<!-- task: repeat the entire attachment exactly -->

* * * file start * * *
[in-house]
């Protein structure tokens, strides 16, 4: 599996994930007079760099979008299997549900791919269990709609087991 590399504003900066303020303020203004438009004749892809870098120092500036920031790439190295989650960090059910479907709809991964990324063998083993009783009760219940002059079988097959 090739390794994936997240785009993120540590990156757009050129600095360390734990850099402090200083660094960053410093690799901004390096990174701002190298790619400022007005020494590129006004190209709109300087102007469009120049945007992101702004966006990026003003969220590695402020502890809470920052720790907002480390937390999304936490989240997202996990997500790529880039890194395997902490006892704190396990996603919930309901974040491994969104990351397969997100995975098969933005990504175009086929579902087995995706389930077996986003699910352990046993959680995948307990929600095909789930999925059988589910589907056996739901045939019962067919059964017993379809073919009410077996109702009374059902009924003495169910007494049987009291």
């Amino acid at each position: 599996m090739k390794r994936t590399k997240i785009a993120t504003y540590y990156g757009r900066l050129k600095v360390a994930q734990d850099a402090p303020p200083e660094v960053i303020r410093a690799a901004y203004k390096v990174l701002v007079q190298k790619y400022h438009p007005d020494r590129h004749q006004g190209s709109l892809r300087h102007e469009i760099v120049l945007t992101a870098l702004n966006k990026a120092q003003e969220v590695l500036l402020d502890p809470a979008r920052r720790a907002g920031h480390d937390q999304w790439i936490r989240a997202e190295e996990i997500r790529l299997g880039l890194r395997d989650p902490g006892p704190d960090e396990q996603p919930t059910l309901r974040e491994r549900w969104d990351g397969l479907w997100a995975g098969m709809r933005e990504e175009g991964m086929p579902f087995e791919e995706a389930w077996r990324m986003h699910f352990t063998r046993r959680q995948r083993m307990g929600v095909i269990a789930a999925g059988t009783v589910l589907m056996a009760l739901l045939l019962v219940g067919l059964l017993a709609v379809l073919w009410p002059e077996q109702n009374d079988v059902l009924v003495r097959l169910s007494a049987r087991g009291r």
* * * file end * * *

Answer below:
[in-house]
């Protein structure tokens, strides 16, 4: 599996994930007079760099979008299997549900791919269990709609087991 590399504003900066303020303020203004438009004749892809870098120092500036920031790439190295989650960090059910479907709809991964990324063998083993009783009760219940002059079988097959 090739390794994936997240785009993120540590990156757009050129600095360390734990850099402090200083660094960053410093690799901004390096990174701002190298790619400022007005020494590129006004190209709109300087102007469009120049945007992101702004966006990026003003969220590695402020502890809470920052720790907002480390937390999304936490989240997202996990997500790529880039890194395997902490006892704190396990996603919930309901974040491994969104990351397969997100995975098969933005990504175009086929579902087995995706389930077996986003699910352990046993959680995948307990929600095909789930999925059988589910589907056996739901045939019962067919059964017993379809073919009410077996109702009374059902009924003495169910007494049987009291």
């Amino acid at each position: 599996m090739k390794r994936t590399k997240i785009a993120t504003y540590y990156g757009r900066l050129k600095v360390a994930q734990d850099a402090p303020p200083e660094v960053i303020r410093a690799a901004y203004k390096v990174l701002v007079q190298k790619y400022h438009p007005d020494r590129h004749q006004g190209s709109l892809r300087h102007e469009i760099v120049l945007t992101a870098l702004n966006k990026a120092q003003e969220v590695l500036l402020d502890p809470a979008r920052r720790a907002g920031h480390d937390q999304w790439i936490r989240a997202e190295e996990i997500r790529l299997g880039l890194r395997d989650p902490g006892p704190d960090e396990q996603p919930t059910l309901r974040e491994r549900w969104d990351g397969l479907w997100a995975g098969m709809r933005e990504e175009g991964m086929p579902f087995e791919e995706a389930w077996r990324m986003h699910f352990t063998r046993r959680q995948r083993m307990g929600v095909i269990a789930a999925g059988t009783v589910l589907m056996a009760l739901l045939l019962v219940g067919l059964l017993a709609v379809l073919w009410p002059e077996q109702n009374d079988v059902l009924v003495r097959l169910s007494a049987r087991g009291r």